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How long does it take to recover from an athletic injury?

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The first piece of information that needs to be stated is that injuries of any kind are not one size fits all. However, depending on the injury there can be some general guidelines to consider when wondering how long you might be out for and how long before you’re back up and running. 

For everything but the most minor athletic injuries, you will want to incorporate sports injury therapy to not only make sure you’re back to normal quicker but also to make sure everything is healing correctly. As general information, here’s a quick overview for how long you’ll be out for some of the most common injuries. 

Ankle sprain

Sprains are typically the result of running or jogging on uneven terrain and are commonly referred to as “rolling” your foot. The rolling motion happens when your ankle ligaments are forced to stretch beyond their normal ability which results in a tear. 

Depending on the severity of the sprain, the recovery can take anywhere from 6-12 weeks and, as long as you’re careful and it’s minor enough, can heal on its own. The best method of self care for a sprain is referred to as the RICE (Rest, Ice, Compression, and Elevation) method. 

Surgery will only be needed for the most severe sprains or if the ankle continues to be unstable after the rehabilitation period.

ACL tear

ACL (anterior cruciate ligament) is what connects the thigh bone to the shin bone and what helps to stabilize our knees.Tearing the ACL is often the result of sudden movement, stops, or a change in direction. Unlike a sprain, an ACL tear will not heal without surgery. So anyone that suffers a torn ACL and is looking to return back to their athletic normalcy will have to undergo surgery to do so.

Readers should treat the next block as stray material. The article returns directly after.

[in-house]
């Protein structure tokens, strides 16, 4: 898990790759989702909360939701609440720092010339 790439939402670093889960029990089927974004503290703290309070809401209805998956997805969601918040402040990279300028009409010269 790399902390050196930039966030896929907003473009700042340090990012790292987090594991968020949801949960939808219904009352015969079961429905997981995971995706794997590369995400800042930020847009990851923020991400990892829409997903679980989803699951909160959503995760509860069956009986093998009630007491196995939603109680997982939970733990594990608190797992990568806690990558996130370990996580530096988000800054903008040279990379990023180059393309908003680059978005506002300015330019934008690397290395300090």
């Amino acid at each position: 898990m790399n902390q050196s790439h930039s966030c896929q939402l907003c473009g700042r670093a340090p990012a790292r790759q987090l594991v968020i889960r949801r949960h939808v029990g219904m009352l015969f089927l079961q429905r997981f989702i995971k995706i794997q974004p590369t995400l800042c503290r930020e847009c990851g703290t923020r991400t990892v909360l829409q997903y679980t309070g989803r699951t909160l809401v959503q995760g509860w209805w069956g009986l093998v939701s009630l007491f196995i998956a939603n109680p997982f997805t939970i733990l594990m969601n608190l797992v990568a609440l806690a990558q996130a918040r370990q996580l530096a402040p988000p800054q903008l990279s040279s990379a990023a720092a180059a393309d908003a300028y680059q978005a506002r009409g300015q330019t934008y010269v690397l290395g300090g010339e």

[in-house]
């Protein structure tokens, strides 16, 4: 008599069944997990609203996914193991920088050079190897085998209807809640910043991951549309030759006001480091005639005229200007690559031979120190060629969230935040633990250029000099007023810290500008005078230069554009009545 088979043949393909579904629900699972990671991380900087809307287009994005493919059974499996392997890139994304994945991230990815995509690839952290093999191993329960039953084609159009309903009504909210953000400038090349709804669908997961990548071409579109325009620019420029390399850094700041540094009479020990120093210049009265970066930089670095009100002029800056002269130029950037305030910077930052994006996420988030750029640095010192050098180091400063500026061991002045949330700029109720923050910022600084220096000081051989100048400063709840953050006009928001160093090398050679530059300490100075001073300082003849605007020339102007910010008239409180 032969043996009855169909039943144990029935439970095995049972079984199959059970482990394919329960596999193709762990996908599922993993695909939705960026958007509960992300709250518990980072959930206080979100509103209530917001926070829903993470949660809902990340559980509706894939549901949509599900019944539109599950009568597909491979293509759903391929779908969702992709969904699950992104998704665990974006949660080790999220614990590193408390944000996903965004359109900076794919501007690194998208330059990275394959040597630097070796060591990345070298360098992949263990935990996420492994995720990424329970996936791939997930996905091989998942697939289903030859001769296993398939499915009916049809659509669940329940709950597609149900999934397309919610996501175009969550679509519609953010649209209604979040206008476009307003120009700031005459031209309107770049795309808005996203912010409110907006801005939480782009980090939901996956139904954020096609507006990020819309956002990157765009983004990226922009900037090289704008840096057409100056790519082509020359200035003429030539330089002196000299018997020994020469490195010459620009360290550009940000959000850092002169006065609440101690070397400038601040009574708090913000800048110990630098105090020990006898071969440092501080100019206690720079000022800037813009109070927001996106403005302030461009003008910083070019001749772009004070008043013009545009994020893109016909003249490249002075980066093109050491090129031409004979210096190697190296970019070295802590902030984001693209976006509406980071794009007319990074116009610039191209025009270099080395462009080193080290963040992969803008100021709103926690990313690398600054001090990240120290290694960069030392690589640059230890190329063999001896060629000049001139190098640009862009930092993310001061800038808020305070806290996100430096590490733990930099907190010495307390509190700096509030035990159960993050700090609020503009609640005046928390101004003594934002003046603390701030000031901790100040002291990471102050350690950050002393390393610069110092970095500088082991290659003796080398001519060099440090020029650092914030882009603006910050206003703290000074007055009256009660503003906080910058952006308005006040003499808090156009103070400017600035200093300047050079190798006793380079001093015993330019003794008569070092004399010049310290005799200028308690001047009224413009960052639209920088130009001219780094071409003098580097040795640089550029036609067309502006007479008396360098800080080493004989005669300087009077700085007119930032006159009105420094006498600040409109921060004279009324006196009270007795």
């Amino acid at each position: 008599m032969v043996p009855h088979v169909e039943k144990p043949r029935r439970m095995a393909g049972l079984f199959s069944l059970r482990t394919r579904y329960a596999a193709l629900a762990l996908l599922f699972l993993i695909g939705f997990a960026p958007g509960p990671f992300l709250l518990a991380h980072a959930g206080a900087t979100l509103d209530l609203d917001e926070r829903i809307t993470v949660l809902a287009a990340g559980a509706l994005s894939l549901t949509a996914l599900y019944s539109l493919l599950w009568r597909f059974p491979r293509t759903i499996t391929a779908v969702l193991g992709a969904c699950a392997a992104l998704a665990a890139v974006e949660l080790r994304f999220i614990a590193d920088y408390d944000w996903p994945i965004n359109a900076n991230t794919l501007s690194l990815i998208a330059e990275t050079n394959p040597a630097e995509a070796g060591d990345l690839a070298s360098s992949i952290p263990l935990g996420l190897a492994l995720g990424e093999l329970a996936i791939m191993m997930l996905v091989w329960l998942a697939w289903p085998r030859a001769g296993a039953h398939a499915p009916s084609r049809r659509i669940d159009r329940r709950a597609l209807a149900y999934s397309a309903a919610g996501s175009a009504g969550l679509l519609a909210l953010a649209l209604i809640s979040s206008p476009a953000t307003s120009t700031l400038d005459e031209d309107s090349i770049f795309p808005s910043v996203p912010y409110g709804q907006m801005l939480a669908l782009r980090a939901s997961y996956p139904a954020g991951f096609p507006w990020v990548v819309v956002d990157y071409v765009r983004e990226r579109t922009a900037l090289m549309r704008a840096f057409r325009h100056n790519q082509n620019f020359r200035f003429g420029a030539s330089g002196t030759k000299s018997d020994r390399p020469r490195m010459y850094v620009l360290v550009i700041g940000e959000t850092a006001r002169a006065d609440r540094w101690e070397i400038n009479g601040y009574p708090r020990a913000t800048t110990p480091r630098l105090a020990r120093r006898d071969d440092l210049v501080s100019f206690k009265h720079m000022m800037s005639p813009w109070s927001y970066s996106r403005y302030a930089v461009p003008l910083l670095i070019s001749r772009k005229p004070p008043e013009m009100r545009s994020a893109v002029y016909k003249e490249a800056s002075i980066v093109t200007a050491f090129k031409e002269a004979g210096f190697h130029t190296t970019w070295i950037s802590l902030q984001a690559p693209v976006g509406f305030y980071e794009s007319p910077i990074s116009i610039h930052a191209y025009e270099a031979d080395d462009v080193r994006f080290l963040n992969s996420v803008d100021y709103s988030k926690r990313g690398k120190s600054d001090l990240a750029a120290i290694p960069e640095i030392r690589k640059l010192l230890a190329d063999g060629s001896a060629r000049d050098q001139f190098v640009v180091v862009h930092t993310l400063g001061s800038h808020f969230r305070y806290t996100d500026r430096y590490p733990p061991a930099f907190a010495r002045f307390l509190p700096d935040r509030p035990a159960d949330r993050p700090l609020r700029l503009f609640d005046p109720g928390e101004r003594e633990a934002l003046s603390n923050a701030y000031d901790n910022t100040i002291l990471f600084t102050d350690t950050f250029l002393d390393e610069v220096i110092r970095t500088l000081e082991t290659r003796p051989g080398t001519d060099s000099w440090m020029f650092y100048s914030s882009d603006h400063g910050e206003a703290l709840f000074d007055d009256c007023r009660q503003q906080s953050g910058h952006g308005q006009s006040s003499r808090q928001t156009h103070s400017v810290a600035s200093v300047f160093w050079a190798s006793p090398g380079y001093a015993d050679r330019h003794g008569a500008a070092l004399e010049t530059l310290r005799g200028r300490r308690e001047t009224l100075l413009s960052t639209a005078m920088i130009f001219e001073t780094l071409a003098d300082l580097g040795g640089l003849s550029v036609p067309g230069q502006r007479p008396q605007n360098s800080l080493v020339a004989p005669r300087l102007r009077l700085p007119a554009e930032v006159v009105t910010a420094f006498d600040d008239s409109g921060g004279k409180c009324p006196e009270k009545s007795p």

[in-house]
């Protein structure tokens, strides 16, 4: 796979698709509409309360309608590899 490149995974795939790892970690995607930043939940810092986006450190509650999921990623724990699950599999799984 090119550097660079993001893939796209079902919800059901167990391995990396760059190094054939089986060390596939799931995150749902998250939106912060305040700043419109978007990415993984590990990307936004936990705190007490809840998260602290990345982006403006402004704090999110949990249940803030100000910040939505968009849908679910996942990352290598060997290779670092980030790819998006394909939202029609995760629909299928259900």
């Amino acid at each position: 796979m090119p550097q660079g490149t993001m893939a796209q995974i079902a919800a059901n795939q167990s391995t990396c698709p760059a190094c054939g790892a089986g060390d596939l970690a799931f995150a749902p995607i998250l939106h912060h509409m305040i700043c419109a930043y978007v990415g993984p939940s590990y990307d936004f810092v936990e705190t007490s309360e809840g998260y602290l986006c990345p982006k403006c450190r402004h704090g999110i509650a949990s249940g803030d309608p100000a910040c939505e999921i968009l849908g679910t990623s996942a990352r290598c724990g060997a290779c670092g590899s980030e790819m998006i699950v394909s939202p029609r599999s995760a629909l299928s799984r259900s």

If it is simply an ACL injury and not to the point of a tear, one might be lucky enough to not need surgery but depending on the severity it could still take up to 12 months of serious physical therapy for an athlete to recover from their injury. If surgery is needed, the total recovery time will be even longer and will determine the course that therapy takes. 

Tennis elbow

What’s medically known as lateral epicondylitis is a condition brought on by overuse of the arm, forearm, and arm often through repetitive motion. The pain from tennis elbow can go away on its own for some, for many others it can take anywhere from 3 months to an entire year depending on how much the arm is allowed to rest. 

The correct stretches and rehabilitation program are critical in restoring the arm to what it once was and they cannot begin until the pain itself has gone away. Once you are at that stage, your arm should be better within the year and if it’s not, surgery might be the only option left. The surgery will remove the damaged tendon and reattach the start of the healthy tendon to the bone.

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